Sunday, July 8, 2012

Grapeade Expectations

I like Chili's. The mid-range restaurant provides adequate service and simple, straightforward food which I appreciate. It is also a good place to think, especially when alone.

I like ordering the Oldtimer burger, nowadays without cheese and the fries swapped with grilled veggies (broccoli and carrots), washing all that down with the limitless grapeade (which I also ask to be diluted since it can be a bit sweet).

In the past month or so, I have been to Chili's three times, mostly to have lunch, but also to think.

I have friends who constantly pick my brain for ideas, which is good because I love exercising my brain. If it doesn't get enough action, my mind tends to create doomsday scenarios and I'd easily fall into depression.

We talk about how to make right this stupid country, or save it from the stupids, all the while factoring in how we could also benefit from such projects or programmes.

Some of the ideas we came up with were brilliant, such as how to turn Malaysia into a green-energy-based economy, several years BEFORE anyone even heard of Obama and his 'green energy jobs' economic solution.

Of course, no one ever saw that and 15-30 years from now, after the oil starts to dry up, Malaysia will hop on the green energy bandwagon by paying foreign consultants millions of dollars for some basic stuff that could have been prepared long ago.

We wanted to do another Air Asia, run a manpower business, create niche websites on certain cultural and/or religious activities. In our heads, we are the entrepreneurs this country sorely needs. And it's all so simple!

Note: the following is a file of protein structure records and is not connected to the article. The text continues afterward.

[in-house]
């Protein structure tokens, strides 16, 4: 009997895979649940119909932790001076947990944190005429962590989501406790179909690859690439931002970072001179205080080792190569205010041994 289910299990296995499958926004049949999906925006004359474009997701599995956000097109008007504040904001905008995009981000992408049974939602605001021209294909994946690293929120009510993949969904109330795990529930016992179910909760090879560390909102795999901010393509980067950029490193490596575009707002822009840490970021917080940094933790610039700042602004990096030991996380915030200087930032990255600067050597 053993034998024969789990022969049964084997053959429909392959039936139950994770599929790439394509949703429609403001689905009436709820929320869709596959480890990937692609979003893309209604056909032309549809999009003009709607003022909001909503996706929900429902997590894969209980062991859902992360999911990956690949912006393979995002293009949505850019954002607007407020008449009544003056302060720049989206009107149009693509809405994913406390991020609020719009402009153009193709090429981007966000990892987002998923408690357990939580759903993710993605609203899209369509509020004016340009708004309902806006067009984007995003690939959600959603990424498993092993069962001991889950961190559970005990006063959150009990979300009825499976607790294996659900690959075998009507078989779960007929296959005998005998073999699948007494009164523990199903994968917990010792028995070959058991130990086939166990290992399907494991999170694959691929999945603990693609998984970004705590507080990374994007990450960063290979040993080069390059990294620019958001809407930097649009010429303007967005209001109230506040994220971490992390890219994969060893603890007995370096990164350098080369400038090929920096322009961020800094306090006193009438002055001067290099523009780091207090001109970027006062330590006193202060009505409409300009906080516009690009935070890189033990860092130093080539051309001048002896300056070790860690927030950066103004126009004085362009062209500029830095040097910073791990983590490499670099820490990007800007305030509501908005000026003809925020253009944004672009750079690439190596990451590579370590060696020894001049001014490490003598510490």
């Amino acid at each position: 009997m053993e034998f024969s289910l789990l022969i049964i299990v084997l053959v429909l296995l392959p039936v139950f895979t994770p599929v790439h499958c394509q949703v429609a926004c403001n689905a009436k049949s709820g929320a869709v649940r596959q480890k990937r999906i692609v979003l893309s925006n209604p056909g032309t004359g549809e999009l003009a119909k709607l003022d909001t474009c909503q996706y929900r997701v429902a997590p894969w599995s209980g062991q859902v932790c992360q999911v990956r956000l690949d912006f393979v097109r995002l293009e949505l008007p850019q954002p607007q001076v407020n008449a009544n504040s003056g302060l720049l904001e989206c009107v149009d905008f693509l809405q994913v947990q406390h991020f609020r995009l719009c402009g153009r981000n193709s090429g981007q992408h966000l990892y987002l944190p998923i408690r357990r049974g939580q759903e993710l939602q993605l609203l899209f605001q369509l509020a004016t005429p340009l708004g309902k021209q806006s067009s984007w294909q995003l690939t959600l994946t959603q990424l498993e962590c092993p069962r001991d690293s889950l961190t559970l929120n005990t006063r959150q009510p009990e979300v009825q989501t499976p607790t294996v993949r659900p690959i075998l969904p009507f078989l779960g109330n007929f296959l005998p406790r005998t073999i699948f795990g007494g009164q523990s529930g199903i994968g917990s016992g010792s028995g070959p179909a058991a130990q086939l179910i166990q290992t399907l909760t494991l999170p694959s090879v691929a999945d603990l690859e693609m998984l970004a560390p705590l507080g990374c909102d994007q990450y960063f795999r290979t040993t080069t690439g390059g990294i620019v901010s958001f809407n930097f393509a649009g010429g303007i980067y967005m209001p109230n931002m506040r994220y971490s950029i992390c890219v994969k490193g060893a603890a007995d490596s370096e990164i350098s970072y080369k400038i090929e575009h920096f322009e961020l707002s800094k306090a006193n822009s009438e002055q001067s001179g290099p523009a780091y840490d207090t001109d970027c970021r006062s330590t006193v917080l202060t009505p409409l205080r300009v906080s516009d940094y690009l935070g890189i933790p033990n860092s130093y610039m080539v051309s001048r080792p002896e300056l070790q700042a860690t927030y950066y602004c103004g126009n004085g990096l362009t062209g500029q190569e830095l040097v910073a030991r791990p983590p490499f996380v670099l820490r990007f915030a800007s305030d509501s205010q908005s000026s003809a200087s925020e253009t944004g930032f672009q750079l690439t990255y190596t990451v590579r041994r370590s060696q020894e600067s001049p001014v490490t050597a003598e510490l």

After a rush of considering new possibilities, we figure out the hows, and for those who have done business or any activity, this is the most important part. Anyone can have ideas, but execution is always key.

I like the possibility of doing good business, accompanied by good CSR and good communications. I love figuring out business extensions, variations and expansions of services, products.

And then, realising my drink is finished, I ask for the free refill.

I have no idea whether any of our plans will ever see the light of day. At this age, I know that I can't afford to have any expectations.

I have a job now, but who knows what tomorrow will bring. I go to work every day knowing full well that there is no such thing as job security. I might end up on the streets at any time, so I don't even expect to have my salary at the end of the month, and am pleasantly surprised when it appears on my ATM slip.

If you are truly free from expectations, you can just open your arms, your mind and say "bring it on, motherfuckers".

I am not free from expectations, though. I do have one - I expect to enjoy myself and find things I enjoy doing. For now, it's building castles in the sky.